The grey market refers to the flow of goods through distribution channels other than those authorized by the manufacturer or producer. Unlike those on the black market, grey market goods are not illegal. Instead, they are being sold outside of normal distribution channels by companies which may have no relationship with the producer of the goods. Frequently this occurs when the price of an item is significantly higher in one country than another. This situation commonly occurs with cigarettes, electronic equipment such as cameras, and wine. Importing certain legally restricted items like prescription drugs probably would be categorized as black market. A company will then buy the item, possibly at the retail price, and import it into a different country. Other times a grey marketer will purchase directly from an authorized distributor.
Warranties and grey market goods
Typically the manufacturer will refuse to honor the warranty of a item purchased from grey market sources, on the grounds that the higher price on the non-grey-market reflects a higher level of service. This is particularly evident in electronics goods. Manufacturers may give the same model different model numbers in different countries even though the functions of the particular machine are identical. When a manufacturer identifies a particular product as not destined for that particular country the purchaser can then only seek warranty service from the manufacturer's subsidiary in the intended country of import, not the diverted third country where the grey goods are ultimately sold by the distributor or retailer. As there is no privity of contract between the manufacturer and consumer neither the implied warranty of fitness nor the implied warranty of merchantability apply to grey market goods.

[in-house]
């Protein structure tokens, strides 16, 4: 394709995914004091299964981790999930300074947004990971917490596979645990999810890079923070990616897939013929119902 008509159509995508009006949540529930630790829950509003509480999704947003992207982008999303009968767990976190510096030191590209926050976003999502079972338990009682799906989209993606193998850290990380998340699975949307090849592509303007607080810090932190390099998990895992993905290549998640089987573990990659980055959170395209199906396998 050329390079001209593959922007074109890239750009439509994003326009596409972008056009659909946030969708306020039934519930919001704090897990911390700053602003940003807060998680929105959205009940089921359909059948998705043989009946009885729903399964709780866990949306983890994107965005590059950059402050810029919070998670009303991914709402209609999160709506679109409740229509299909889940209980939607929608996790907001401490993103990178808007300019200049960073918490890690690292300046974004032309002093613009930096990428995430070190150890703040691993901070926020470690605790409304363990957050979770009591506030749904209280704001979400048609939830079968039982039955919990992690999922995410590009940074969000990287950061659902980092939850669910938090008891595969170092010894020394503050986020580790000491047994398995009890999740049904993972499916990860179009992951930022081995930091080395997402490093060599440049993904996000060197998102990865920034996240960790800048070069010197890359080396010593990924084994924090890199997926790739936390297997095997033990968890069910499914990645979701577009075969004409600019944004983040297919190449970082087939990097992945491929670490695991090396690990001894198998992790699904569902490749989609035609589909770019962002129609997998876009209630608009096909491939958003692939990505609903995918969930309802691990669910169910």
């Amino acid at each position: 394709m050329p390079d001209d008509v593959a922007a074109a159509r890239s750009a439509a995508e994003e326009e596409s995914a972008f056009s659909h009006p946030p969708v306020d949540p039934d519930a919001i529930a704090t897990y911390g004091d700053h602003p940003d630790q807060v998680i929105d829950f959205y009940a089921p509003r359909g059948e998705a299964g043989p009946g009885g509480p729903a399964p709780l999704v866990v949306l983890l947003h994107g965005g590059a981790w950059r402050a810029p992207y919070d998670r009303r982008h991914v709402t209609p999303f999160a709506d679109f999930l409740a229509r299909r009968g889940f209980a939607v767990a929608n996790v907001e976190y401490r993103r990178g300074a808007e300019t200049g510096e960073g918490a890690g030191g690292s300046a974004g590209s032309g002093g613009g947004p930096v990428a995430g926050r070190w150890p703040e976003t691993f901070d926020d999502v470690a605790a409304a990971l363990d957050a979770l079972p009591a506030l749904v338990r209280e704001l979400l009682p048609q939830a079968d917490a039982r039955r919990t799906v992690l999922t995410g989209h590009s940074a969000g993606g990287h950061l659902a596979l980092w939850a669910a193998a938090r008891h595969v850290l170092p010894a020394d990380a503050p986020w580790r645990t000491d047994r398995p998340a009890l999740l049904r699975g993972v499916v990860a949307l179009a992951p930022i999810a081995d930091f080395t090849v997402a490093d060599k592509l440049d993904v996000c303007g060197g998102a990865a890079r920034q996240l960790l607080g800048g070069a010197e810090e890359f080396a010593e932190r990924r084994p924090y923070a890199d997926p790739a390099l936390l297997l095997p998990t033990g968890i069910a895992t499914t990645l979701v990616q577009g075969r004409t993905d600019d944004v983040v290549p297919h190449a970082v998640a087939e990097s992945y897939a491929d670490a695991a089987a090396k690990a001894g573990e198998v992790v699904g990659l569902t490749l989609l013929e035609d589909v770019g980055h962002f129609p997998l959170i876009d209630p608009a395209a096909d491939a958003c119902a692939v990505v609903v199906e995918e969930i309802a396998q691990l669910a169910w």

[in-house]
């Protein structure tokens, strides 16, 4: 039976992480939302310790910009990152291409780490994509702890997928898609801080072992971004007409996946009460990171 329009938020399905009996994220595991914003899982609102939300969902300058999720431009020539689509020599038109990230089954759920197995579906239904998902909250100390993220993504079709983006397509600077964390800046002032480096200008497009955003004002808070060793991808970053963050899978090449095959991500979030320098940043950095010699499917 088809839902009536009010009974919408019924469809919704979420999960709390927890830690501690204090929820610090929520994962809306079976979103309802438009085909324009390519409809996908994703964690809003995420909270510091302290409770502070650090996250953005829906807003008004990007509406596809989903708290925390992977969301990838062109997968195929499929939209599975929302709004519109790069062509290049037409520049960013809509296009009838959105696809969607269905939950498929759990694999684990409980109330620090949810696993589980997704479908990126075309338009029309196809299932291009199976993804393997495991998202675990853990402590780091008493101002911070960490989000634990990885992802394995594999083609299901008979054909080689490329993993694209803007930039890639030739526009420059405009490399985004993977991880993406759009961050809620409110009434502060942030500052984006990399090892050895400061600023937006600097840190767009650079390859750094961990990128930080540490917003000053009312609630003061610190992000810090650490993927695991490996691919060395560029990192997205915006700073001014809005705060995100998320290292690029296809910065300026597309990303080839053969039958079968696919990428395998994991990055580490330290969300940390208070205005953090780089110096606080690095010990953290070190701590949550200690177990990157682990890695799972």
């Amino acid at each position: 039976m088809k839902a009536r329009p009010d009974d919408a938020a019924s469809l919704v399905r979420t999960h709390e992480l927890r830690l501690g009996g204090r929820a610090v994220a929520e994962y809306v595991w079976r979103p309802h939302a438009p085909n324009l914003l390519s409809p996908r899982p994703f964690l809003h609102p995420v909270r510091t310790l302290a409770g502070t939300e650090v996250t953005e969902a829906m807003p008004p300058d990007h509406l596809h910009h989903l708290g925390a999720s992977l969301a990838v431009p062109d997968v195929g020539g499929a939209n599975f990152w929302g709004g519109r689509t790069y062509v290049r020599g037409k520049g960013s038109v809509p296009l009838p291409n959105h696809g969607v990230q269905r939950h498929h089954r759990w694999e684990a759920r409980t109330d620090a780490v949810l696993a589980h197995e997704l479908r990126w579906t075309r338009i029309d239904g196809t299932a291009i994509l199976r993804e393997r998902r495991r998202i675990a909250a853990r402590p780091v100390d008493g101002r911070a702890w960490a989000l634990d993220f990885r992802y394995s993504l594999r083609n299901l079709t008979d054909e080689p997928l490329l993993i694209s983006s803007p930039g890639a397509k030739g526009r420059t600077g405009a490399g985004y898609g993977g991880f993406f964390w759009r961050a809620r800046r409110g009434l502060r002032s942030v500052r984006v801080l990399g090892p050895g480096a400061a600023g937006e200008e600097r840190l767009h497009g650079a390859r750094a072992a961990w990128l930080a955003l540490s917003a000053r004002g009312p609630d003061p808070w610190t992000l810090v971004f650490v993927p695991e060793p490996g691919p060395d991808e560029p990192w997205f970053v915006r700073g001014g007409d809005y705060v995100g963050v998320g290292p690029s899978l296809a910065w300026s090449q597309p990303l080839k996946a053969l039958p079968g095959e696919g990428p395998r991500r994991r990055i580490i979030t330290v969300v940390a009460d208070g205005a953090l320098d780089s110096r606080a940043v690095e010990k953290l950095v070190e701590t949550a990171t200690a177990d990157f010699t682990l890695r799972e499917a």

The grey market in wine
The grey market in wine flourishes, particularly in the case of champagne. Many large champagne producers do their own importing, and desire to maintain independent price points in different markets. Thus a bottle of Champagne might cost US$35 in the United States while the same bottle might be only 20 Euros in France, for marketing purposes. It is often profitable to buy the wine in Europe, typically from an authorized distributor, and resell it in the U.S. In the case of enormous pricing disparity, it is not uncommon to find a grey marketed wine selling for less at retail than the wholesale price of the authorized distributor. In the case of a large availability disparity between the U.S. and Europe, the grey market price may be the same or higher than the authorized price.
Typically the importer of a wine is the one who worries the most about grey market sources. The winemaker may or may not care what happens to the wine after it is sold, although he or she might complain to appease an importer.
The existence of the grey market is an example of the economic practice called arbitrage.
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